Stereotactic radiosurgery versus active surveillance for asymptomatic, skull-based meningiomas: an international, multicenter matched cohort study

Georgios Mantziaris, Stylianos Pikis, Yavuz Samanci, Selcuk Peker, Ahmed M. Nabeel, Wael A. Reda, Sameh R. Tawadros, Amr M.N. El-Shehaby, Khaled Abdelkarim, Reem M. Emad, Violaine Delabar, David Mathieu, Cheng chia Lee, Huai che Yang, Roman Liscak, Jaromir Hanuska, Roberto Martinez Alvarez, Nuria Martinez Moreno, Manjul Tripathi, Herwin SpeckterCamilo Albert, Ronald J. Benveniste, Greg N. Bowden, Dev N. Patel, Douglas Kondziolka, Kenneth Bernstein, L. Dade Lunsford, Michael D. Jenkinson, Abdurrahman I. Islim, Jason Sheehan

Research output: Contribution to journalArticlepeer-review


Objective: The optimal management of asymptomatic, skull-based meningiomas is not well defined. The aim of this study is to compare the imaging and clinical outcomes of patients with asymptomatic, skull-based meningiomas managed either with upfront stereotactic radiosurgery (SRS) or active surveillance. Methods: This retrospective, multicenter study involved patients with asymptomatic, skull-based meningiomas. The study end-points included local tumor control and the development of new neurological deficits attributable to the tumor. Factors associated with tumor progression and neurological morbidity were also analyzed. Results: The combined unmatched cohort included 417 patients. Following propensity score matching for age, tumor volume, and follow-up 110 patients remained in each cohort. Tumor control was achieved in 98.2% and 61.8% of the SRS and active surveillance cohorts, respectively. SRS was associated with superior local tumor control (p < 0.001, HR = 0.01, 95% CI = 0.002–0.13) compared to active surveillance. Three patients (2.7%) in the SRS cohort and six (5.5%) in the active surveillance cohort exhibited neurological deterioration. One (0.9%) patient in the SRS-treated and 11 (10%) patients in the active surveillance cohort required surgical management of their meningioma during follow-up. Conclusions: SRS is associated with superior local control of asymptomatic, skull-based meningiomas as compared to active surveillance and does so with low morbidity rates. SRS should be offered as an alternative to active surveillance as the initial management of asymptomatic skull base meningiomas. Active surveillance policies do not currently specify the optimal time to intervention when meningioma growth is noted. Our results indicate that if active surveillance is the initial management of choice, SRS should be recommended when radiologic tumor progression is noted and prior to clinical progression.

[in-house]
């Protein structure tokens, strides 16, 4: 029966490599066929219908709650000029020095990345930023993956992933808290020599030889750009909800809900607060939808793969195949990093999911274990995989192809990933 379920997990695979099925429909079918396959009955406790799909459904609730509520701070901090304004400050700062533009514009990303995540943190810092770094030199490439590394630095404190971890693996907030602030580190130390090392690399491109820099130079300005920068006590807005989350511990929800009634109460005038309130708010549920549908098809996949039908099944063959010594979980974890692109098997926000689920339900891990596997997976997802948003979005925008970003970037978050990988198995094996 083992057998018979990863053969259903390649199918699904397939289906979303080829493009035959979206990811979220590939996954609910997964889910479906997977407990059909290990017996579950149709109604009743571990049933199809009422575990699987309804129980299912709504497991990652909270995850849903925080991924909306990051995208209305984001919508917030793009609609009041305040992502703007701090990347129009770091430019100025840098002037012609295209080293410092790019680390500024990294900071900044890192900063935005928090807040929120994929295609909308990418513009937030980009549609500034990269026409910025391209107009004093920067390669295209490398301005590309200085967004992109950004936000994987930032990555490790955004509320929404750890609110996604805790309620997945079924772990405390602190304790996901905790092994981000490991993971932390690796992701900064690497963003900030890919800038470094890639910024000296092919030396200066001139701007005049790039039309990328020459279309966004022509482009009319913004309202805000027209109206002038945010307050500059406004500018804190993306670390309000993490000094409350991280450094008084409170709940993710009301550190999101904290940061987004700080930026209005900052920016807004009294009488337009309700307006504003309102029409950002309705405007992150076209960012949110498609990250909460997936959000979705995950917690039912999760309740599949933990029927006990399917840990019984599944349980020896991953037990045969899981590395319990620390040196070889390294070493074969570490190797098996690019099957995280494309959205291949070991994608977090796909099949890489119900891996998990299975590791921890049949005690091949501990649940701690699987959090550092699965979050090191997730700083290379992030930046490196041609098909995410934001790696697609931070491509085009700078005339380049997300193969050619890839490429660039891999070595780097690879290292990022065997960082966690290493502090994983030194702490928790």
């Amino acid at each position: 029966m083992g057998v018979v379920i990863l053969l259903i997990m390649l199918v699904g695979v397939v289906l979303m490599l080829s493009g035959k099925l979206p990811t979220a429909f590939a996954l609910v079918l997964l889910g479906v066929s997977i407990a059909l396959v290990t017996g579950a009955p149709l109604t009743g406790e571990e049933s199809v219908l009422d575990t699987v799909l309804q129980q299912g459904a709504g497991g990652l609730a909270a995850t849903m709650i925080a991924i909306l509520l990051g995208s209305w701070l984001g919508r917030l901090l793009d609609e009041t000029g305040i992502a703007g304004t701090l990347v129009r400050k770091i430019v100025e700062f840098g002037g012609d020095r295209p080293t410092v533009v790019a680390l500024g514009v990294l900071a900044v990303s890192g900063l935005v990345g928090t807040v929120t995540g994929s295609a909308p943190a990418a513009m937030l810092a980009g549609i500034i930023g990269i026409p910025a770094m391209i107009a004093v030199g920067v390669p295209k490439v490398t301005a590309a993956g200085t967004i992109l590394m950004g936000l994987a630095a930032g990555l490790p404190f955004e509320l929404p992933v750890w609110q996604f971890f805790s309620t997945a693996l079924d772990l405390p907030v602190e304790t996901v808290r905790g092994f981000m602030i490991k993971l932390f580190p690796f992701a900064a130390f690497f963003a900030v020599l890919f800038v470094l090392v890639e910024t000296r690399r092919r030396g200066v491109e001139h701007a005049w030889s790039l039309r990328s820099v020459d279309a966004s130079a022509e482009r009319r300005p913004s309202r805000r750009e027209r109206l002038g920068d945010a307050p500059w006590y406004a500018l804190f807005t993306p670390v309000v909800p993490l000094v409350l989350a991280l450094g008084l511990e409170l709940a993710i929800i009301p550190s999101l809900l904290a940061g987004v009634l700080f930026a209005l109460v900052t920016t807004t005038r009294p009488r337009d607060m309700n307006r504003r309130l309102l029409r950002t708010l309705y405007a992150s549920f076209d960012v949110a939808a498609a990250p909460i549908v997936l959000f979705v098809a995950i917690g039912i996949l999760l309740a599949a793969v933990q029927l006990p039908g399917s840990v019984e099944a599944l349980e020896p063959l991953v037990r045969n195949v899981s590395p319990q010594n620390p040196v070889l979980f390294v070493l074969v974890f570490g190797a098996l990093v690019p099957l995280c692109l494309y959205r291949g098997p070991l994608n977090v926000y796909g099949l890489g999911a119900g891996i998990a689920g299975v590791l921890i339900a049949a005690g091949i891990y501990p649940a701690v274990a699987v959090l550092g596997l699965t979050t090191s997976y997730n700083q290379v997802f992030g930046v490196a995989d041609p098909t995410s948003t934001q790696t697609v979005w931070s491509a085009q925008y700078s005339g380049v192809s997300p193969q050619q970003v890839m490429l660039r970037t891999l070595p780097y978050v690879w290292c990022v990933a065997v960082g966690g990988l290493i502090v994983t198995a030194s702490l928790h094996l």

Original languageEnglish (US)
Pages (from-to)509-518
Number of pages10
JournalJournal of neuro-oncology
Issue number3
StatePublished - Feb 2022
Externally publishedYes


  • Asymptomatic
  • Meningioma
  • Radiosurgery
  • Skull-base
  • Stereotactic

ASJC Scopus subject areas

  • Oncology
  • Neurology
  • Clinical Neurology
  • Cancer Research


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